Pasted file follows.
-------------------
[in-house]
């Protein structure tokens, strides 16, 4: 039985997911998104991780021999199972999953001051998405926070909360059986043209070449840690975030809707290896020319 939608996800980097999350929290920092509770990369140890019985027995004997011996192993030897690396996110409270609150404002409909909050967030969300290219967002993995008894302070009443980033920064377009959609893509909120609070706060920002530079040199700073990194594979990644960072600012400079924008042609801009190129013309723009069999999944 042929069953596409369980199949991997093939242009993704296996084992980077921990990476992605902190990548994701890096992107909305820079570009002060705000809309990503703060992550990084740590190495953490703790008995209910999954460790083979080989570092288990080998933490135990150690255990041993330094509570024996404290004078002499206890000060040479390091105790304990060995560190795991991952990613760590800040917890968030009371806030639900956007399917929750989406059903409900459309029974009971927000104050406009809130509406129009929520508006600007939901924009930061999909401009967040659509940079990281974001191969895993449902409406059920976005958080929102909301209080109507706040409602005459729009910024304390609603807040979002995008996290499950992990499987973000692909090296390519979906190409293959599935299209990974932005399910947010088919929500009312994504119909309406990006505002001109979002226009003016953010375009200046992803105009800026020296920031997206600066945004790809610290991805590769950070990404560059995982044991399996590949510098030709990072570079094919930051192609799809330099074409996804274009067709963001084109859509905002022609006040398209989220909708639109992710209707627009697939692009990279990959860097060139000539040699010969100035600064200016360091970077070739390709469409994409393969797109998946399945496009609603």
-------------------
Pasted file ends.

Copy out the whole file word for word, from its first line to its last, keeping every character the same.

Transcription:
[in-house]
């Protein structure tokens, strides 16, 4: 039985997911998104991780021999199972999953001051998405926070909360059986043209070449840690975030809707290896020319 939608996800980097999350929290920092509770990369140890019985027995004997011996192993030897690396996110409270609150404002409909909050967030969300290219967002993995008894302070009443980033920064377009959609893509909120609070706060920002530079040199700073990194594979990644960072600012400079924008042609801009190129013309723009069999999944 042929069953596409369980199949991997093939242009993704296996084992980077921990990476992605902190990548994701890096992107909305820079570009002060705000809309990503703060992550990084740590190495953490703790008995209910999954460790083979080989570092288990080998933490135990150690255990041993330094509570024996404290004078002499206890000060040479390091105790304990060995560190795991991952990613760590800040917890968030009371806030639900956007399917929750989406059903409900459309029974009971927000104050406009809130509406129009929520508006600007939901924009930061999909401009967040659509940079990281974001191969895993449902409406059920976005958080929102909301209080109507706040409602005459729009910024304390609603807040979002995008996290499950992990499987973000692909090296390519979906190409293959599935299209990974932005399910947010088919929500009312994504119909309406990006505002001109979002226009003016953010375009200046992803105009800026020296920031997206600066945004790809610290991805590769950070990404560059995982044991399996590949510098030709990072570079094919930051192609799809330099074409996804274009067709963001084109859509905002022609006040398209989220909708639109992710209707627009697939692009990279990959860097060139000539040699010969100035600064200016360091970077070739390709469409994409393969797109998946399945496009609603």